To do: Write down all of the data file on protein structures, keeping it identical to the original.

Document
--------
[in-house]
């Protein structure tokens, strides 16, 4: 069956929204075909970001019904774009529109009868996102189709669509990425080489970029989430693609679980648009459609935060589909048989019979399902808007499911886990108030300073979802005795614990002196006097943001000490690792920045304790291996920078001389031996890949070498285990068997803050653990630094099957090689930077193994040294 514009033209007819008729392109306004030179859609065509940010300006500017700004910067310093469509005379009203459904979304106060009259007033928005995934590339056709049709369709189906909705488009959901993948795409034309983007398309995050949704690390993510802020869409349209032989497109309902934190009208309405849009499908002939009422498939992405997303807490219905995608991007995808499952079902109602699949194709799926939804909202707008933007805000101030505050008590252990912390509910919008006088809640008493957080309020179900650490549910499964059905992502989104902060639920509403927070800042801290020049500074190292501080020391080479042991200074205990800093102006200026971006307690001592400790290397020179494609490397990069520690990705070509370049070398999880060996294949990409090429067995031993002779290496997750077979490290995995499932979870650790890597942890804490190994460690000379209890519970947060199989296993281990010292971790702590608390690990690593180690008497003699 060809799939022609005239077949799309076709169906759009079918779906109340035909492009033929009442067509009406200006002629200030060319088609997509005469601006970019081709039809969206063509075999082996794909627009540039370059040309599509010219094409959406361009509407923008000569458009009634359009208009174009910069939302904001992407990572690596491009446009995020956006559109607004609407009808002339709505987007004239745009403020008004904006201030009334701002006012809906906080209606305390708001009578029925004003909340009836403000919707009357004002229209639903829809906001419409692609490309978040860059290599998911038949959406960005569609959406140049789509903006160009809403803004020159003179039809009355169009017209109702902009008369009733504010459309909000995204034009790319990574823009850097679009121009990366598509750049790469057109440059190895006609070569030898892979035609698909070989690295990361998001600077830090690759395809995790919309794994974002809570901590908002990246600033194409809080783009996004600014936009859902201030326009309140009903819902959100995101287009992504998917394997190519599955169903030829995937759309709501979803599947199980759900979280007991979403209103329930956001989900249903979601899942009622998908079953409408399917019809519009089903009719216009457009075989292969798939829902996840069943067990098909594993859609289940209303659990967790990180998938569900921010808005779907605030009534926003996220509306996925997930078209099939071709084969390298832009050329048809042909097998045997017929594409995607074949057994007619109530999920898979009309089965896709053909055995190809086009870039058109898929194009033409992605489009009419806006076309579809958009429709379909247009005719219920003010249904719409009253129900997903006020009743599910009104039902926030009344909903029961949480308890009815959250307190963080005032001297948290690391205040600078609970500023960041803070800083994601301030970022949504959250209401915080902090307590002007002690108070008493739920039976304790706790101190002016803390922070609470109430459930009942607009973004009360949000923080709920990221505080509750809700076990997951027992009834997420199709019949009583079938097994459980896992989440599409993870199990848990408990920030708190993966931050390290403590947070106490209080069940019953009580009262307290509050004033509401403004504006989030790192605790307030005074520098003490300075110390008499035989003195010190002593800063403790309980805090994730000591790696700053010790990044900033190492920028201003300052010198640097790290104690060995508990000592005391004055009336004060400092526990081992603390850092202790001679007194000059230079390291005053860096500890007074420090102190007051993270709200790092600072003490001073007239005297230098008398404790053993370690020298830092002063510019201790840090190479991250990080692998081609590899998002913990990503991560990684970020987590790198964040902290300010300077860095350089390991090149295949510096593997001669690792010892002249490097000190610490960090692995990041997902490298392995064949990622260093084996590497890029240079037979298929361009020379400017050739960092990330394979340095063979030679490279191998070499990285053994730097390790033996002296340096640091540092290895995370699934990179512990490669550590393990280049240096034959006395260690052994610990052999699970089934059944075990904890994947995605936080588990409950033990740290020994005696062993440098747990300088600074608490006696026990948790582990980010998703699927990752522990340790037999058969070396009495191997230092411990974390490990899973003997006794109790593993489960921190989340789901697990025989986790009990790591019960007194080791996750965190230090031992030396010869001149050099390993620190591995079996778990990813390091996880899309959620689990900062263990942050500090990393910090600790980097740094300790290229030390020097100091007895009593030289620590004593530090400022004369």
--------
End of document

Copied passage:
[in-house]
């Protein structure tokens, strides 16, 4: 069956929204075909970001019904774009529109009868996102189709669509990425080489970029989430693609679980648009459609935060589909048989019979399902808007499911886990108030300073979802005795614990002196006097943001000490690792920045304790291996920078001389031996890949070498285990068997803050653990630094099957090689930077193994040294 514009033209007819008729392109306004030179859609065509940010300006500017700004910067310093469509005379009203459904979304106060009259007033928005995934590339056709049709369709189906909705488009959901993948795409034309983007398309995050949704690390993510802020869409349209032989497109309902934190009208309405849009499908002939009422498939992405997303807490219905995608991007995808499952079902109602699949194709799926939804909202707008933007805000101030505050008590252990912390509910919008006088809640008493957080309020179900650490549910499964059905992502989104902060639920509403927070800042801290020049500074190292501080020391080479042991200074205990800093102006200026971006307690001592400790290397020179494609490397990069520690990705070509370049070398999880060996294949990409090429067995031993002779290496997750077979490290995995499932979870650790890597942890804490190994460690000379209890519970947060199989296993281990010292971790702590608390690990690593180690008497003699 060809799939022609005239077949799309076709169906759009079918779906109340035909492009033929009442067509009406200006002629200030060319088609997509005469601006970019081709039809969206063509075999082996794909627009540039370059040309599509010219094409959406361009509407923008000569458009009634359009208009174009910069939302904001992407990572690596491009446009995020956006559109607004609407009808002339709505987007004239745009403020008004904006201030009334701002006012809906906080209606305390708001009578029925004003909340009836403000919707009357004002229209639903829809906001419409692609490309978040860059290599998911038949959406960005569609959406140049789509903006160009809403803004020159003179039809009355169009017209109702902009008369009733504010459309909000995204034009790319990574823009850097679009121009990366598509750049790469057109440059190895006609070569030898892979035609698909070989690295990361998001600077830090690759395809995790919309794994974002809570901590908002990246600033194409809080783009996004600014936009859902201030326009309140009903819902959100995101287009992504998917394997190519599955169903030829995937759309709501979803599947199980759900979280007991979403209103329930956001989900249903979601899942009622998908079953409408399917019809519009089903009719216009457009075989292969798939829902996840069943067990098909594993859609289940209303659990967790990180998938569900921010808005779907605030009534926003996220509306996925997930078209099939071709084969390298832009050329048809042909097998045997017929594409995607074949057994007619109530999920898979009309089965896709053909055995190809086009870039058109898929194009033409992605489009009419806006076309579809958009429709379909247009005719219920003010249904719409009253129900997903006020009743599910009104039902926030009344909903029961949480308890009815959250307190963080005032001297948290690391205040600078609970500023960041803070800083994601301030970022949504959250209401915080902090307590002007002690108070008493739920039976304790706790101190002016803390922070609470109430459930009942607009973004009360949000923080709920990221505080509750809700076990997951027992009834997420199709019949009583079938097994459980896992989440599409993870199990848990408990920030708190993966931050390290403590947070106490209080069940019953009580009262307290509050004033509401403004504006989030790192605790307030005074520098003490300075110390008499035989003195010190002593800063403790309980805090994730000591790696700053010790990044900033190492920028201003300052010198640097790290104690060995508990000592005391004055009336004060400092526990081992603390850092202790001679007194000059230079390291005053860096500890007074420090102190007051993270709200790092600072003490001073007239005297230098008398404790053993370690020298830092002063510019201790840090190479991250990080692998081609590899998002913990990503991560990684970020987590790198964040902290300010300077860095350089390991090149295949510096593997001669690792010892002249490097000190610490960090692995990041997902490298392995064949990622260093084996590497890029240079037979298929361009020379400017050739960092990330394979340095063979030679490279191998070499990285053994730097390790033996002296340096640091540092290895995370699934990179512990490669550590393990280049240096034959006395260690052994610990052999699970089934059944075990904890994947995605936080588990409950033990740290020994005696062993440098747990300088600074608490006696026990948790582990980010998703699927990752522990340790037999058969070396009495191997230092411990974390490990899973003997006794109790593993489960921190989340789901697990025989986790009990790591019960007194080791996750965190230090031992030396010869001149050099390993620190591995079996778990990813390091996880899309959620689990900062263990942050500090990393910090600790980097740094300790290229030390020097100091007895009593030289620590004593530090400022004369």